Doctor's Notes on Acute Kidney Failure
Acute kidney failure (also termed renal failure) is a rapid inability for the kidneys partly or completely lose their ability to filter water and waste from the blood. In the early stages of acute kidney failure, there may be little or no symptoms produced. However, signs and symptoms of acute kidney failure usually come about quickly and are as follows: decreased energy that leads to a decrease in the ability to do normal activities, puffiness or swelling in the legs and around the eyes, shortness of breath, nausea and/or vomiting, diarrhea, abdominal pain, decreased or lack of urine production, lightheadedness, confusion, itching, easy bruising, metallic taste in the mouth and elevated blood pressure. Acute complete loss of kidney function results in a medical emergency and usually produces severe symptoms of the above with resultant seizures, coma or death if not treated quickly.
Causes of acute kidney failure can be categorized as prerenal, renal and post-renal.
Prerenal causes usually affect the flow of blood to the kidneys; they include dehydration, drop in blood pressure, blood loss, blockage or narrowing of kidney blood vessels, heart failure, liver failure, and/or heart attacks.
Renal failure problems are due to problems kidney itself that prevent proper filtration of blood and/or production of urine; they include blood vessel disease within the kidney, blood clots within the kidney injuries to the kidney tissue and cells, glomerulonephritis (damage to the initial filtration system), acute interstitial nephritis (inflammation of kidney tissue that handles saltwater balance), acute tubular necrosis (damage or death of the renal tubules that perform the kidneys filtration function), polycystic kidney disease (a genetic disorder characterized by numerous cysts in the kidneys).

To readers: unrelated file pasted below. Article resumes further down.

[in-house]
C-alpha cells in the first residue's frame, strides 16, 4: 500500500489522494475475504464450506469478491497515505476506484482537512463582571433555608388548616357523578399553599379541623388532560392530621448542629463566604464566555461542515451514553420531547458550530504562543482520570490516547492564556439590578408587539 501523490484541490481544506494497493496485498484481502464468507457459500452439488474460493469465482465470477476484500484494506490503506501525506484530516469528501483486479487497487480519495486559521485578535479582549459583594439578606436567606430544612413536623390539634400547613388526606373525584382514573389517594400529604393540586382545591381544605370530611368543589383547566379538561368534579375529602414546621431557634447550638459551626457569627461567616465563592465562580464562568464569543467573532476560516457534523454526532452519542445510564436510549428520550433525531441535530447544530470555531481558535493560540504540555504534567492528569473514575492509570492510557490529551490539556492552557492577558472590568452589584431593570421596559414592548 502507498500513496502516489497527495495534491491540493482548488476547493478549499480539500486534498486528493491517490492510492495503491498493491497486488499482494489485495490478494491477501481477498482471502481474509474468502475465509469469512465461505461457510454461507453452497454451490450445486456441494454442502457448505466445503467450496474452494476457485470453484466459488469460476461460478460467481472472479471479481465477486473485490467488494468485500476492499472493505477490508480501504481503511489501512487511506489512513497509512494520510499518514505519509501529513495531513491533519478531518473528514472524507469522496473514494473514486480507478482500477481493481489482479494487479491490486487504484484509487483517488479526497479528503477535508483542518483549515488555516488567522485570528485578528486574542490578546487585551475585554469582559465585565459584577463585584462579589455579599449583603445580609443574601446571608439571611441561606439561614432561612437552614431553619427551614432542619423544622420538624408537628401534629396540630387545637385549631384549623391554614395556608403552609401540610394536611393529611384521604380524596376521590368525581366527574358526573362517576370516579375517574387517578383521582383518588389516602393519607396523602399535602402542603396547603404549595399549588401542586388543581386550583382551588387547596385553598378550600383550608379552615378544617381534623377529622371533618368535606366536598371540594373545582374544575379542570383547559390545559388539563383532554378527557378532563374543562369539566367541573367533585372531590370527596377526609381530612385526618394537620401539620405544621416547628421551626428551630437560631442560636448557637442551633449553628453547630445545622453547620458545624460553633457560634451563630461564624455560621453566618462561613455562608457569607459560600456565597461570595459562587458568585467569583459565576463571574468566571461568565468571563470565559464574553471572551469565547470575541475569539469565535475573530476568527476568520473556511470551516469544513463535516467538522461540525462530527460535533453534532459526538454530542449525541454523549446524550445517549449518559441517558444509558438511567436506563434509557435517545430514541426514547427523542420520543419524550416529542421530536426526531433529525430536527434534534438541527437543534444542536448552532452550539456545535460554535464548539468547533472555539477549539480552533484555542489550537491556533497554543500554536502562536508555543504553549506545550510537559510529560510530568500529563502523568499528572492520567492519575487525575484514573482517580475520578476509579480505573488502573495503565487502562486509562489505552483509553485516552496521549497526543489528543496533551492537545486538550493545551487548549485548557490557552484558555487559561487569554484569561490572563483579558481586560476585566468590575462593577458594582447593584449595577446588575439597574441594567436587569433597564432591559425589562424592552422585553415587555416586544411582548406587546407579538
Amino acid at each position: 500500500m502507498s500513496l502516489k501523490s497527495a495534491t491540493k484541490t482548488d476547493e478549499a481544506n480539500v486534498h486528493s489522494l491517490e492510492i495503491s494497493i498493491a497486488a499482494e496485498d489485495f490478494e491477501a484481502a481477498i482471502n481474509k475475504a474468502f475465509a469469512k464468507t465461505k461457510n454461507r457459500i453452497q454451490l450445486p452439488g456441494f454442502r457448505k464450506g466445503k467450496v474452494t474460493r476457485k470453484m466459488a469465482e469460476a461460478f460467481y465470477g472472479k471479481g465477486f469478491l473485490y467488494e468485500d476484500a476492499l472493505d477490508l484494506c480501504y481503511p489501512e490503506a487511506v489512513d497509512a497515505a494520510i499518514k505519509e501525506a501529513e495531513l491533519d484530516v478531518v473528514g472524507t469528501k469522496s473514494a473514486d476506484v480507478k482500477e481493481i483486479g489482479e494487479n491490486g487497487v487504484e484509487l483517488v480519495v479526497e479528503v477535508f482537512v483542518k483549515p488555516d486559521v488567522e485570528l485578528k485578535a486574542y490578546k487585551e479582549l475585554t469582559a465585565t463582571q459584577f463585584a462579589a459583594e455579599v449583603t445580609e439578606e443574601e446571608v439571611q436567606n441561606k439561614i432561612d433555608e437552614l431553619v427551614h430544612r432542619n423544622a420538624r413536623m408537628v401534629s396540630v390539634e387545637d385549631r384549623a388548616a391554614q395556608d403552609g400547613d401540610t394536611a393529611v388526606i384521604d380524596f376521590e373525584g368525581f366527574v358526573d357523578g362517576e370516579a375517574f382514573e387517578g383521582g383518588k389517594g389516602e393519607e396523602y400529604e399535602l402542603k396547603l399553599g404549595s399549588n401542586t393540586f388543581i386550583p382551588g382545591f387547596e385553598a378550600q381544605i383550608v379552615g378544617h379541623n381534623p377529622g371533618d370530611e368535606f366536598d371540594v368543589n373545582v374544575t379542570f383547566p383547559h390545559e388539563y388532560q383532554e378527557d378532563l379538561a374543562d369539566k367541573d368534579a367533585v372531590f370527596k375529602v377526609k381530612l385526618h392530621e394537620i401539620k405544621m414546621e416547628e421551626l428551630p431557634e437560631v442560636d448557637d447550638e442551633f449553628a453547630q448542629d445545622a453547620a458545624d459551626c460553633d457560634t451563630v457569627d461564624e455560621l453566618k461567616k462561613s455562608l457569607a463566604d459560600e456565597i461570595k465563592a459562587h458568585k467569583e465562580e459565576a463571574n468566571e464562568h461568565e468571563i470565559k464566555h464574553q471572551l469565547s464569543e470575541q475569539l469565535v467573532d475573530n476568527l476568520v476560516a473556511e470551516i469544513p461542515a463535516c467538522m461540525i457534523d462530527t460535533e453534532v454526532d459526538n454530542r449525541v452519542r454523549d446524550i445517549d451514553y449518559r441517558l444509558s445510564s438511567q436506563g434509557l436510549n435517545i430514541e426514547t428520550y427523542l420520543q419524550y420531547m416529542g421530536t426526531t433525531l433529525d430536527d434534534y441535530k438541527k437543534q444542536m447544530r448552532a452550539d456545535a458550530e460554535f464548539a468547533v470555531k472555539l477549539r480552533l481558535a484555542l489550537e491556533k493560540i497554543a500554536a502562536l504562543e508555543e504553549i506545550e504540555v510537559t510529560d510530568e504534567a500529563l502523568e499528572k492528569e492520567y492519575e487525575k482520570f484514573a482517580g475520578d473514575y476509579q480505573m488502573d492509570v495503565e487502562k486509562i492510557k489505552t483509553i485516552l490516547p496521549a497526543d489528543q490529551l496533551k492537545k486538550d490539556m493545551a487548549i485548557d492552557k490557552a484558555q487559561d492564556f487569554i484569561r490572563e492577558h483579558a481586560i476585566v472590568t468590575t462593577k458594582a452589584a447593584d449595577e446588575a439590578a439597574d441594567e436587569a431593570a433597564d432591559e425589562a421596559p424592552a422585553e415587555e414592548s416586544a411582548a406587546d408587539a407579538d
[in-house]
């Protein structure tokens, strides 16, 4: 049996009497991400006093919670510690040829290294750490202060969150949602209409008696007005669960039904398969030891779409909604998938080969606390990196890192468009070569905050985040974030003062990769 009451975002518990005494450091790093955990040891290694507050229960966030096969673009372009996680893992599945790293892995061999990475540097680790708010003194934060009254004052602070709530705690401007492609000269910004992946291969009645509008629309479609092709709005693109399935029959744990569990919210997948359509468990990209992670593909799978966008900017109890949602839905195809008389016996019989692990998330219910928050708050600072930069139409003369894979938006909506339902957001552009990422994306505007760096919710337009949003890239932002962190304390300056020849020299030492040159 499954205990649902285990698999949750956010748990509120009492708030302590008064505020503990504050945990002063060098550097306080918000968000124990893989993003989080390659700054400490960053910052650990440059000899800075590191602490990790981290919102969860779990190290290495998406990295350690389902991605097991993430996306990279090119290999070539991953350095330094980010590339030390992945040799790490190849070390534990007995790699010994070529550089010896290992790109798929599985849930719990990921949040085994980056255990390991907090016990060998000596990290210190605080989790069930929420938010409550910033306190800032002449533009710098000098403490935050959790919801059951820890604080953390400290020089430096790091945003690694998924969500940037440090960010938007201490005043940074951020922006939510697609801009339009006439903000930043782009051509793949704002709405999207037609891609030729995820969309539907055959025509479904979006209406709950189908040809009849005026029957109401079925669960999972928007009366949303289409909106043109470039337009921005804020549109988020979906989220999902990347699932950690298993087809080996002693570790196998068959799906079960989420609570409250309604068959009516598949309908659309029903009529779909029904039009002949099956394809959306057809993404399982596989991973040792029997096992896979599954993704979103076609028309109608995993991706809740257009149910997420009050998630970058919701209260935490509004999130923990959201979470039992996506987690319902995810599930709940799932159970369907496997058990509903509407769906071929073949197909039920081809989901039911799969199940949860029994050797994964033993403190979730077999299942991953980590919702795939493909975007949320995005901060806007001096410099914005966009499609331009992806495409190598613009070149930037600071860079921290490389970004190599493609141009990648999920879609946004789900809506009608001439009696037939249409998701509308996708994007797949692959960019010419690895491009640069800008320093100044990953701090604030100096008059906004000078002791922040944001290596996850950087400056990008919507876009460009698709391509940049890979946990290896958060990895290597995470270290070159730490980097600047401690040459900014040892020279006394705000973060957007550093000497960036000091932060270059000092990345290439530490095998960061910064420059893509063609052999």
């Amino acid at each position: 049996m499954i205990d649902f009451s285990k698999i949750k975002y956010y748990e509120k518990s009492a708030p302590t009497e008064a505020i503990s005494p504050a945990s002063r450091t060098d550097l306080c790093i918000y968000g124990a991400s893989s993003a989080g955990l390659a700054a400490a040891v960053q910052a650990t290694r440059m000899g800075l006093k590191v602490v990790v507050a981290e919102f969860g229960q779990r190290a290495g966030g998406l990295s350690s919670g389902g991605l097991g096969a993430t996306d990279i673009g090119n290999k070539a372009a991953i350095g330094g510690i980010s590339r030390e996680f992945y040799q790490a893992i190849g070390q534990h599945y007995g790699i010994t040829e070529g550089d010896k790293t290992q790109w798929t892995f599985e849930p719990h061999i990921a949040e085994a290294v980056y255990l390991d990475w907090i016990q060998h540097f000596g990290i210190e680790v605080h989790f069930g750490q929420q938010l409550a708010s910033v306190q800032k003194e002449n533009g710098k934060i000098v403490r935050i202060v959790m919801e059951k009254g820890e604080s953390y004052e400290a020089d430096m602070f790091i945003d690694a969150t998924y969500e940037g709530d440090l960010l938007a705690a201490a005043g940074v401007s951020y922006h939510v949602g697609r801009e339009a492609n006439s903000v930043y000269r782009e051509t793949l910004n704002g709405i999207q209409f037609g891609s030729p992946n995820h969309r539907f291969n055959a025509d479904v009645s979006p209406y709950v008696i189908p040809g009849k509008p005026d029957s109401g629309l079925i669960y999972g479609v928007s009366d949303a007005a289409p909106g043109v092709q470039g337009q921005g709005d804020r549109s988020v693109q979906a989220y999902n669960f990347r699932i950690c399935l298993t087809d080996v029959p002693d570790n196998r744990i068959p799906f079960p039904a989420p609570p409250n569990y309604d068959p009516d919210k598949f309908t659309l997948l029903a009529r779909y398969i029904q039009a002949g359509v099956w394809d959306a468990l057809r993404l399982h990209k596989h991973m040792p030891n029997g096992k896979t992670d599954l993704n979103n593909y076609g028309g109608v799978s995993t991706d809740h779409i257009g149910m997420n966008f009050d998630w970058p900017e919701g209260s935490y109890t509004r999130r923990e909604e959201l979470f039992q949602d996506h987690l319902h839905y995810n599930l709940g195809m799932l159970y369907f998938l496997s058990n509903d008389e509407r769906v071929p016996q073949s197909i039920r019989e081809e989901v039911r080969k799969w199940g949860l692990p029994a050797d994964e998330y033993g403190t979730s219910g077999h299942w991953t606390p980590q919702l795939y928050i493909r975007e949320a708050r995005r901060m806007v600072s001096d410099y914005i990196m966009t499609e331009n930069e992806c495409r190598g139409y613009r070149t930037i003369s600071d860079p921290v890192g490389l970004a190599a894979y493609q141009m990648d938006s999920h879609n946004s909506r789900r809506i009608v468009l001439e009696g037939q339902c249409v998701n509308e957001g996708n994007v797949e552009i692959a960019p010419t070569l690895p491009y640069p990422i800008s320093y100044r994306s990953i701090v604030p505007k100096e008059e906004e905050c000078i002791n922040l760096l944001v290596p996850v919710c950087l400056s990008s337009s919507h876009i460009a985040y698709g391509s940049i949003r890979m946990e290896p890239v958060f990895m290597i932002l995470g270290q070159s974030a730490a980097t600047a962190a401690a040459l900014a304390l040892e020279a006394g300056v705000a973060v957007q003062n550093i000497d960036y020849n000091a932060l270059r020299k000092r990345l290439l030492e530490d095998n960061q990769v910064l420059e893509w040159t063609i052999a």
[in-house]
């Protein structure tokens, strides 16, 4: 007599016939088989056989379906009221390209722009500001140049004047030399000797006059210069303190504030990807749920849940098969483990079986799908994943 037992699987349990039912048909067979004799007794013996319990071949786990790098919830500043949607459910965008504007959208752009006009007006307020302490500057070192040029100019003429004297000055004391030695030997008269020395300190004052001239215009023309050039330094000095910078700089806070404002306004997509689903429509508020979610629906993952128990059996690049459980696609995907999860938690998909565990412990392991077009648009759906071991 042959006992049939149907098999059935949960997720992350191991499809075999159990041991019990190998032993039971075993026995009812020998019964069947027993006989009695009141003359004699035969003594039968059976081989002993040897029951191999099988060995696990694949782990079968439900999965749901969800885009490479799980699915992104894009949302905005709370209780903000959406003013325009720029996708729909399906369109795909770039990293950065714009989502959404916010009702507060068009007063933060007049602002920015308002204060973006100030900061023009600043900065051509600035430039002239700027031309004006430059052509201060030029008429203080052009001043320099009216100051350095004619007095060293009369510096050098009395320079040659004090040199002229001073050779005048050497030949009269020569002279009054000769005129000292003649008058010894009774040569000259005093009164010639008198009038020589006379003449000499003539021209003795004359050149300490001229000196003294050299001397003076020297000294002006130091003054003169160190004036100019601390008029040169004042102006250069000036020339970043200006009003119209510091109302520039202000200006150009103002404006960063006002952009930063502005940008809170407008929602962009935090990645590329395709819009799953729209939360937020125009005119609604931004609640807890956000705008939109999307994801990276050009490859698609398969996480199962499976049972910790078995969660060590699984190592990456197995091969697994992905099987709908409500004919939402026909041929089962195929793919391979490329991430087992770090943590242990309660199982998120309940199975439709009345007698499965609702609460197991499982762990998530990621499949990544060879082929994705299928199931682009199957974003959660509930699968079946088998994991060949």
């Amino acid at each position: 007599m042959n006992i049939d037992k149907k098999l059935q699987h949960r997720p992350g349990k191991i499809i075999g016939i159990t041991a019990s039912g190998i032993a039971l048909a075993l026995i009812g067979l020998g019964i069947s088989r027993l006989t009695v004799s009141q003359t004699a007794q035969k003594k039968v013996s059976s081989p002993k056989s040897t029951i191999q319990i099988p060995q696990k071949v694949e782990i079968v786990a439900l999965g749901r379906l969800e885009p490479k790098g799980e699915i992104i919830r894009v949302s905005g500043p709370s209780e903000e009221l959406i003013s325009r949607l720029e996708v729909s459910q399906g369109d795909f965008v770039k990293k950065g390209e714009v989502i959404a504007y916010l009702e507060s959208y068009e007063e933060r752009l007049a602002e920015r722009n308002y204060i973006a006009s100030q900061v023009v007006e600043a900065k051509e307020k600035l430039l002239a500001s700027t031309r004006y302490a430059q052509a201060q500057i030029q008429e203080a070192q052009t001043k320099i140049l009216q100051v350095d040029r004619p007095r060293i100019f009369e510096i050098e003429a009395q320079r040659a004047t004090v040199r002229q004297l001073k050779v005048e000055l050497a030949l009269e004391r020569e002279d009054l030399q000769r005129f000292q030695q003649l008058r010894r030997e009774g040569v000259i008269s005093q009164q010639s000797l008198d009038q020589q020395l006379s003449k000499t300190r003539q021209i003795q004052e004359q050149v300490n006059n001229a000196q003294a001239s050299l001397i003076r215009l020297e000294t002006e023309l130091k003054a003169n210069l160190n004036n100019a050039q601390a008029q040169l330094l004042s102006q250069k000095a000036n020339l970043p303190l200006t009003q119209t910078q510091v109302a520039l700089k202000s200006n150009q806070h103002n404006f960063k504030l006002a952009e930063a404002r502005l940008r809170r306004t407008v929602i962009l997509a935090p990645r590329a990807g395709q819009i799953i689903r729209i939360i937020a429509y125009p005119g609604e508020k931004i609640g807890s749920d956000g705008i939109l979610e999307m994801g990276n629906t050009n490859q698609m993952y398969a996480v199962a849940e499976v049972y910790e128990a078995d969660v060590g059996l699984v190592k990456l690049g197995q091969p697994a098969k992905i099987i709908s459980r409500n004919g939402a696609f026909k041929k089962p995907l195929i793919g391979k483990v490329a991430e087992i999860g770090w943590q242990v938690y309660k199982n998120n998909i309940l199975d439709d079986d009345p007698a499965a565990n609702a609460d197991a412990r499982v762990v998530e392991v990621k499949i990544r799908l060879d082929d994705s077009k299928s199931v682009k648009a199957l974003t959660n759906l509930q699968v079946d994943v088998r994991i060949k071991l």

Postrenal failure causes are due to problems affecting the movement of urine out of the kidneys; they include kidney stone formation, cancer of the urinary tract, some medications, bladder stones, blood clots in the bladder, bladder cancer, nerve disorders that damage the bladder’s ability to empty, enlarged prostate and urethral strictures.
Kidney Disease : Test Your Medical IQ QuizQuestion
The only purpose of the kidneys is to filter blood.See Answer
Kasper, D.L., et al., eds. Harrison's Principles of Internal Medicine, 19th Ed. United States: McGraw-Hill Education, 2015.